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About Tony "OUberLord" Mitera

I've been entrenched in the world of game reviews for almost a decade, and I've been playing them for even longer. I'm primarily a PC gamer, though I own and play pretty much all modern platforms. When I'm not shooting up the place in the online arena, I can be found working in the IT field, which has just as many computers but far less shooting. Usually.

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PS2 Review - 'Rygar : The Legendary Adventure'

by Tony "OUberLord" Mitera on Dec. 28, 2002 @ 6:21 a.m. PST

The story of Rygar begins with the Island of Argus being plagued by evil Titans. Armageddon has spread over the land, creating chaos as volcanoes, earthquakes, and monsters ravage the countryside. In mankind’s darkest hour, a hero rises from the ashes to defeat the Titans, rescue the princess and restore order to the land. The player will become Rygar and his legendary adventure will begin.

Genre: Action/Adventure
Publisher: Tecmo, Inc.
Developer: Tecmo, Ltd.
Release Date: November 29th, 2002

Long ago in the lands of the Roman Empire there was an island called Argus that lay inside an inland sea. Rygar, a strong and heroic warrior, was both a citizen and a warrior for Argus. Rygar fought in the war versus the Egyptian empire and when Rome was victorious Rygar headed back home. Upon arrival, Rygar was to be personally congratulated and given a wreath of valor by Princess Harmonia, daughter of King Argus. However, during the ceremony a group of strange creatures broke into the palace and slaughtered the guards. Before Rygar could do anything, Princess Harmonia was in the clutches of one of the creatures and Rygar was cast into a deep crevice. Rygar fell for quite a long distance until suddenly his fall was slowed and suspended and he was bathed in a white light. A goddess had saved him from certain death, and set him down at the bottom of the crevice. In this crevice was a Diskarmor, which the goddess gave to him to use as a tool to combat the mysterious creatures that nearly killed him and kidnapped the princess. Wielding the Diskarmor, Rygar then embarked on a quest to eliminate the strange creatures, find and return the princess, and unravel the root of the evil and destroy it.

Now, at this point everyone is wondering what the heck Diskarmor is. To explain it is a bit confusing, but basically imagine a gauntlet. On this gauntlet is a small cylinder that contains a length of chain and on top of the cylinder is a medium sized shield. The Diskarmor can be used as a melee weapon or can be thrown and returned via the chain to utilize the Diskarmor against distant foes. There are three Diskarmors in the game, the Hades Diskarmor, the Heavenly Diskarmor, and the Poseidon Diskarmor. In the beginning you only have the Hades Diskarmor, which has a long range and is relatively straightforward in use. With the Hades Diskarmor, when you throw it small teeth come out around the edges of the shield portion of the Diskarmor, effectively making it a flying buzz saw. Also, with the Hades Diskarmor you can use those teeth to grab onto enemies, which you can then swing around, beat them against other enemies, and throw.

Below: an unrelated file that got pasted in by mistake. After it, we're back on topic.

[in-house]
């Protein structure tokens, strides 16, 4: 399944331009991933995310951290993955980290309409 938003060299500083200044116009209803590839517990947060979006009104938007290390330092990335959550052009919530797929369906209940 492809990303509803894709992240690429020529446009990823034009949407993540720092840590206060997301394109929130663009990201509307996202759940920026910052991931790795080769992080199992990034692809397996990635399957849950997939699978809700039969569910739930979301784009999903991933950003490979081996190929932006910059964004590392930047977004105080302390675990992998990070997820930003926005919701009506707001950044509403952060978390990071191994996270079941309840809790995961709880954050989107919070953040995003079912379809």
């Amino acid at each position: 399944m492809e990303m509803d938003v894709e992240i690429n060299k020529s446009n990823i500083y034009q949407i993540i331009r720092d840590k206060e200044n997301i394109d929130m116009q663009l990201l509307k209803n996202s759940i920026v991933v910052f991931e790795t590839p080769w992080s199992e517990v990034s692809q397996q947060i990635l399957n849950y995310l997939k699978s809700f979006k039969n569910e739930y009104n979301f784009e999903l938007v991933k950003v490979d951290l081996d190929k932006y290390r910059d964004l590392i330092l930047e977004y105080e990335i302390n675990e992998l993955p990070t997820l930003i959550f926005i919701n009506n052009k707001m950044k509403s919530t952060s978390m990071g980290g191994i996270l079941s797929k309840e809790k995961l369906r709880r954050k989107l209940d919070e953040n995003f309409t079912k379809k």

Along the course of the game you will find the Heaven and Poseidon Diskarmors, which are both vastly different than the other Diskarmors and are suited to different situations. The Heaven Diskarmor always attacks in a sweeping motion, best suited against large groups of enemies or enemies who tend to move quickly. The Poseidon Diskarmor has a very, very short chain and thus is pretty much melee combat only. The upside is that it is insanely quick and does large amounts of damage. To further augment the Diskarmors you can set mystical stones into them to give them added or enhanced properties. In this manner, you can custom tailor the Diskarmors to your liking, and can unset the stones and interchange them when the need arises.

The Diskarmor is a very valuable piece of equipment. Attacking with it is performed in many ways. There are two attack actions, Square and Circle are Attack 1 and Triangle is Attack 2. Attack 1 and Attack 2 can be strung together in many ways to form combos, which enable you to keep hitting the enemy and keep them off balance and unable to retaliate. You can also utilize the Diskarmor as a shield to defend against most, but not all, enemy attacks. Thus, it is important to know when to fling your Diskarmor out and when to keep it ready as a shield because once you throw it you cannot defend until it again rests on your gauntlet. Later in the game, the Diskarmor can be used as a grappling hook at certain points to swing across previously un-crossable gaps.

Of course, Rygar has some moves of his own, although you cannot initially use them. Rygar can slide which evades enemy attacks and enables him to slide under small gaps and crevices. Rygar is also able to lift large objects, tackle, and stomp to both use as an attack and activate certain mechanisms and switches.